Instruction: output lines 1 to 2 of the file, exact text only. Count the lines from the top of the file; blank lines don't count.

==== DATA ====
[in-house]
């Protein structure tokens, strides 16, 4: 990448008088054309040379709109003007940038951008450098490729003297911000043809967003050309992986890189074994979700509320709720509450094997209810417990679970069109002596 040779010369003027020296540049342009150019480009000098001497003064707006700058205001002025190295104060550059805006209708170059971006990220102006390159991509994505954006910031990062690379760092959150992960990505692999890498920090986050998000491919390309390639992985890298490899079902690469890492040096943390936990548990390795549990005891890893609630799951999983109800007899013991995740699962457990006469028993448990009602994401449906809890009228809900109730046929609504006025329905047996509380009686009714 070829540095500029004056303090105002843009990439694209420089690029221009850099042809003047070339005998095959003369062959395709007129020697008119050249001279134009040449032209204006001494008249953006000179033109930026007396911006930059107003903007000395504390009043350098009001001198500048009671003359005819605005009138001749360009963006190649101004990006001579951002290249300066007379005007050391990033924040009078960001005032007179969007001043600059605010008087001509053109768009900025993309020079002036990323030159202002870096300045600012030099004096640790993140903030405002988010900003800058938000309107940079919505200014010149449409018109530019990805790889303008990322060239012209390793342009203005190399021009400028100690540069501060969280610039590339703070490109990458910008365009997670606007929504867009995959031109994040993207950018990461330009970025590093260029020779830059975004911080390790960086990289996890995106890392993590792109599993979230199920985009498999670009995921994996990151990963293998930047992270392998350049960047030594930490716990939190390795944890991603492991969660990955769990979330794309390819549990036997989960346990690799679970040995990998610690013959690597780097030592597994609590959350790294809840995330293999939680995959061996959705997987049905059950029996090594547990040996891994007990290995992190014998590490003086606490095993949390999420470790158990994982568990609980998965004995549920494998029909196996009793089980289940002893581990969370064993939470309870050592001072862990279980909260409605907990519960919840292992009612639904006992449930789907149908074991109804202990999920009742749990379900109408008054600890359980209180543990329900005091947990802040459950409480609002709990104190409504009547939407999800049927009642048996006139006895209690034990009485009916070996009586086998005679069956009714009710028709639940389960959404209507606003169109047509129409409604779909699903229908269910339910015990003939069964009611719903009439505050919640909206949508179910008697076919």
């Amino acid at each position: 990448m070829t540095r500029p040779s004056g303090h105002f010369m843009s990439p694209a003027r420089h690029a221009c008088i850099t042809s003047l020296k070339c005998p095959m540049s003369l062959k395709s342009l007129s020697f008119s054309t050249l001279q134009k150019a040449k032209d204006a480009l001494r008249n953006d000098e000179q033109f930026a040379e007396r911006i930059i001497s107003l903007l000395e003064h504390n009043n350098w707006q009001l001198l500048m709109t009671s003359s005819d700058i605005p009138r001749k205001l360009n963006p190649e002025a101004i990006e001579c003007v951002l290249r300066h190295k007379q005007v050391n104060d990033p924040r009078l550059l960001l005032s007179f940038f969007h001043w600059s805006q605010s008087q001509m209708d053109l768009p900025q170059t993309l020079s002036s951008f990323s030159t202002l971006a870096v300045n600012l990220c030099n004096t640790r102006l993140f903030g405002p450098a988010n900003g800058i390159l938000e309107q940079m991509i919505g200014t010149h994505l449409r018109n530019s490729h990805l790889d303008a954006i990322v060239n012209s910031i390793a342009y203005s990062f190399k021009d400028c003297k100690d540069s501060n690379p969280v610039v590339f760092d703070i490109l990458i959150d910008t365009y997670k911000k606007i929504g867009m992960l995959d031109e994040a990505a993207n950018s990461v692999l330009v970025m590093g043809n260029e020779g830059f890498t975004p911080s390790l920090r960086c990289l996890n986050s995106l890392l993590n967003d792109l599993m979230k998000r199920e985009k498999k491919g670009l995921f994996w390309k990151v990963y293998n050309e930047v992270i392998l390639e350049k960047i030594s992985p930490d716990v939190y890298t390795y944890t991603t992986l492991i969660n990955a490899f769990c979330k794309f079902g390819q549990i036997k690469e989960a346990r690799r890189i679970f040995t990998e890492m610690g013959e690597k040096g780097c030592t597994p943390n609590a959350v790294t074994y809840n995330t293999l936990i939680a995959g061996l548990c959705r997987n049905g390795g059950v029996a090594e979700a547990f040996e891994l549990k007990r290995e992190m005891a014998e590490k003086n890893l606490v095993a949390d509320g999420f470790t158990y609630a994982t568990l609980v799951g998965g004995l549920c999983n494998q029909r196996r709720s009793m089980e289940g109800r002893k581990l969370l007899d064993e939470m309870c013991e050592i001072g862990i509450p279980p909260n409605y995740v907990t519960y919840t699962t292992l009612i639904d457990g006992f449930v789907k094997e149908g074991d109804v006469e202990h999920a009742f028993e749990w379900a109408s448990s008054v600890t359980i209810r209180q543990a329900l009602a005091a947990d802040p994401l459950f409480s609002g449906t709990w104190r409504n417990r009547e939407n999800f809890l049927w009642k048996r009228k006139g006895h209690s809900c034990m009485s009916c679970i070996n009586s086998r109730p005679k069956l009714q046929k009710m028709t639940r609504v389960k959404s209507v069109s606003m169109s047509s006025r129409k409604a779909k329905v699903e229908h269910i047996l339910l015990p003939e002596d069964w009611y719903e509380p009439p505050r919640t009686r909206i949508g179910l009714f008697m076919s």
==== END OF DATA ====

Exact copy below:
[in-house]
């Protein structure tokens, strides 16, 4: 990448008088054309040379709109003007940038951008450098490729003297911000043809967003050309992986890189074994979700509320709720509450094997209810417990679970069109002596 040779010369003027020296540049342009150019480009000098001497003064707006700058205001002025190295104060550059805006209708170059971006990220102006390159991509994505954006910031990062690379760092959150992960990505692999890498920090986050998000491919390309390639992985890298490899079902690469890492040096943390936990548990390795549990005891890893609630799951999983109800007899013991995740699962457990006469028993448990009602994401449906809890009228809900109730046929609504006025329905047996509380009686009714 070829540095500029004056303090105002843009990439694209420089690029221009850099042809003047070339005998095959003369062959395709007129020697008119050249001279134009040449032209204006001494008249953006000179033109930026007396911006930059107003903007000395504390009043350098009001001198500048009671003359005819605005009138001749360009963006190649101004990006001579951002290249300066007379005007050391990033924040009078960001005032007179969007001043600059605010008087001509053109768009900025993309020079002036990323030159202002870096300045600012030099004096640790993140903030405002988010900003800058938000309107940079919505200014010149449409018109530019990805790889303008990322060239012209390793342009203005190399021009400028100690540069501060969280610039590339703070490109990458910008365009997670606007929504867009995959031109994040993207950018990461330009970025590093260029020779830059975004911080390790960086990289996890995106890392993590792109599993979230199920985009498999670009995921994996990151990963293998930047992270392998350049960047030594930490716990939190390795944890991603492991969660990955769990979330794309390819549990036997989960346990690799679970040995990998610690013959690597780097030592597994609590959350790294809840995330293999939680995959061996959705997987049905059950029996090594547990040996891994007990290995992190014998590490003086606490095993949390999420470790158990994982568990609980998965004995549920494998029909196996009793089980289940002893581990969370064993939470309870050592001072862990279980909260409605907990519960919840292992009612639904006992449930789907149908074991109804202990999920009742749990379900109408008054600890359980209180543990329900005091947990802040459950409480609002709990104190409504009547939407999800049927009642048996006139006895209690034990009485009916070996009586086998005679069956009714009710028709639940389960959404209507606003169109047509129409409604779909699903229908269910339910015990003939069964009611719903009439505050919640909206949508179910008697076919």